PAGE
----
College comes with a set of responsibilities – stressing of exams, pulling all-nighters and struggling to maintain a social life in a new and stimulating environment. Starting a company in this stage of your life may seem like an overwhelming endeavour. But, in fact, being in college provides you with the resources to do just that. Starting your business career this early can have a major effect on the rest of your life. First of all, if it’s done right, it can make you rich and if not – it will be an invaluable experience for your next career move.
Use the resources
Although you’re 20-something millennial with no prior experience – you’re also surrounded by experts in their fields as well as with a lot of inexpensive (or even free) help. Your professors would probably be more than willing to help you out with advice and guidance and your classmates with an extra pair of hands. This goes for the more mundane recourses as well – you can use the computers or the printers when you need and a college library can be a quiet place to have a meeting. But most importantly – network. In a couple of years your classmates will start careers in different industries and contacts are crucial.
Once your business takes off a bit (enough to know that you could do it for a couple of years after college), you should start adjusting the curriculum to your new needs. This doesn’t always mean taking the classes directly related to the business you’re in – marketing or accounting courses would mean a lot to any businessperson because those tasks are the biggest part of your day to day work. If you can’t manage additional courses with your work and studies, think about enrolling in summer courses. It may be extra work, but it pays off.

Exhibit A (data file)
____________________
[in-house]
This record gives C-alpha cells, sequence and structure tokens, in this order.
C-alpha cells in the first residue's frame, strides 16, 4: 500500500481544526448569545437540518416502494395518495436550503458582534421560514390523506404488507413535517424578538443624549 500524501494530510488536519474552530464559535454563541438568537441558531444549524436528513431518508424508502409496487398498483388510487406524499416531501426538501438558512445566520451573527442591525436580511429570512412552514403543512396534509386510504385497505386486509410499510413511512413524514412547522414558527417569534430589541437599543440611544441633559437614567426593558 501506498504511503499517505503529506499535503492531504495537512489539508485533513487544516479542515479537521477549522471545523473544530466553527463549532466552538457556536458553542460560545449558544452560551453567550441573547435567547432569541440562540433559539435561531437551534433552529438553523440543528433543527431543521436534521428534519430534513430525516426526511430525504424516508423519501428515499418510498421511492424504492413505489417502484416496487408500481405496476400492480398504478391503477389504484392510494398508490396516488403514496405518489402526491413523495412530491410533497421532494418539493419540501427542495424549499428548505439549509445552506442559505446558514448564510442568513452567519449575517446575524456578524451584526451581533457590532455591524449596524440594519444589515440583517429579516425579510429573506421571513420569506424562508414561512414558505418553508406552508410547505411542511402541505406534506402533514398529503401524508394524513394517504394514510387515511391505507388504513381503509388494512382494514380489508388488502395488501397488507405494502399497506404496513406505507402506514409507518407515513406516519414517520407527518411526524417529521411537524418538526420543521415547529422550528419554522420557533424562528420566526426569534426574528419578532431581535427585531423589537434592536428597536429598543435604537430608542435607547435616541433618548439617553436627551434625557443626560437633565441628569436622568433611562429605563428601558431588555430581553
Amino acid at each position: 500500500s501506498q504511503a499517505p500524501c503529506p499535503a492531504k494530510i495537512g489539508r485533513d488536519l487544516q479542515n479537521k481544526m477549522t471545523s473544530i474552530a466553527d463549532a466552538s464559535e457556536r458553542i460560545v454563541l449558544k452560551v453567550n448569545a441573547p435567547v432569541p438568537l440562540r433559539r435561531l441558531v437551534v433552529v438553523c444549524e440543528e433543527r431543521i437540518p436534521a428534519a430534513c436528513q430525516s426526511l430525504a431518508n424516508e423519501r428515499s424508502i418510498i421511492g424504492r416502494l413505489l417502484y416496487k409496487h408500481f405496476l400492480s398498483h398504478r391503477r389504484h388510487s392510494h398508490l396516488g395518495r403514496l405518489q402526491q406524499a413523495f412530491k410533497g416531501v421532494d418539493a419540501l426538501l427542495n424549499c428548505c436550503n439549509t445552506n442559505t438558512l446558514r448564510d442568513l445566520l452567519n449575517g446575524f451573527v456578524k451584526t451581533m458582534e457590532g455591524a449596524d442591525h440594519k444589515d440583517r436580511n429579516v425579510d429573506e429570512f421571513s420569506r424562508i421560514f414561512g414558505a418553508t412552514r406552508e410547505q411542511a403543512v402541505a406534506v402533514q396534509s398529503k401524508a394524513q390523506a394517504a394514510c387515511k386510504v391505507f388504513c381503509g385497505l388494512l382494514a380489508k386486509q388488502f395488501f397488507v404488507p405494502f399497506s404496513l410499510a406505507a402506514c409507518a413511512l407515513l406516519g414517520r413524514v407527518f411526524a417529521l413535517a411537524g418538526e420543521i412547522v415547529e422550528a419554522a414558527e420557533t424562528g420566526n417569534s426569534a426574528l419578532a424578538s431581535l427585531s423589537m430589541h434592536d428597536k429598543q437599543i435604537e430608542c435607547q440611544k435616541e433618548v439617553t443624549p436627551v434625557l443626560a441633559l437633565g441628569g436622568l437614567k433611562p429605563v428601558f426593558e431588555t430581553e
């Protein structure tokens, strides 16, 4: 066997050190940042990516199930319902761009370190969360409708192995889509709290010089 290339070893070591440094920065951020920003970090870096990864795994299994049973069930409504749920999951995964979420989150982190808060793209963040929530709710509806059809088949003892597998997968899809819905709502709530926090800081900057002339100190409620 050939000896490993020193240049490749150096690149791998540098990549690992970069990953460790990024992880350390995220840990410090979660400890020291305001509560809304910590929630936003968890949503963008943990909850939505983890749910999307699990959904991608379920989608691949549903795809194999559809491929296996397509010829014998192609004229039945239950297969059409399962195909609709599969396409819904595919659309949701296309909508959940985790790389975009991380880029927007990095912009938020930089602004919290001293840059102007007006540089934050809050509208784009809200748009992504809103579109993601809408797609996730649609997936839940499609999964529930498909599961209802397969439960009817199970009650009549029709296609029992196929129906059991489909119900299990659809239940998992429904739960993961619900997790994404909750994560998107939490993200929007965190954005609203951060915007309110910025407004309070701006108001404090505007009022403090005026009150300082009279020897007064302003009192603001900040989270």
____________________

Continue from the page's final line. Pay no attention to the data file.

Work on a budget
You may be a young entrepreneur, but you’re also a college student and this is the period when it’s perfectly acceptable to be on a budget. For instance, when you’re looking for an apartment, find the one that offers communal facilities as well, like this student accommodation in Brisbane has. This way, you get an office space before you can actually afford one. Take meetings at restaurants only when you have to (or when you want to project a certain image). Use free IT tools you can find online – most of them are quite enough to cover the needs of a small business. Only item on which you shouldn’t try to cut corners are the employees – establish a trustworthy reputation right away.
Protect your property
It may seem like it’s too soon to think about this, because when you start your business, it is basically a couple of friends in a room – but it’s not. Everything you create – your ideas, patents, copyrights even the company name and logo can be classified as intellectual property. Create a corporation or LLC right away, so you know you’re protected. Choosing one over the other makes a difference in taxes and in other legal matters, so it would be wise to go over this with a lawyer and accountant. You could probably find one among your professors.
Don’t give away too much ownership
Ownership is probably the only thing you can give, at least at first. Classmates who help you out at first will probably get a share, as well as your first investor and naturally, you may feel obligated to share the ownership with some of your professors and mentors. Just remember it can be pretty easy to give away 50 percent of your business, which may not seem much right now, but if the business takes off, you might come to regret this decision. It’s a balancing act – those who help you build your business deserve to get a portion of it, but at the same time, you have to think about the business you could potentially have, not just the one you have now.
It’s OK to fail
In the end, remember that it’s OK to fail. Most of the start-ups fail in the first year. Everyone gets a second chance, especially college students. Just try to learn something from the experience and try to move on as quickly as you can.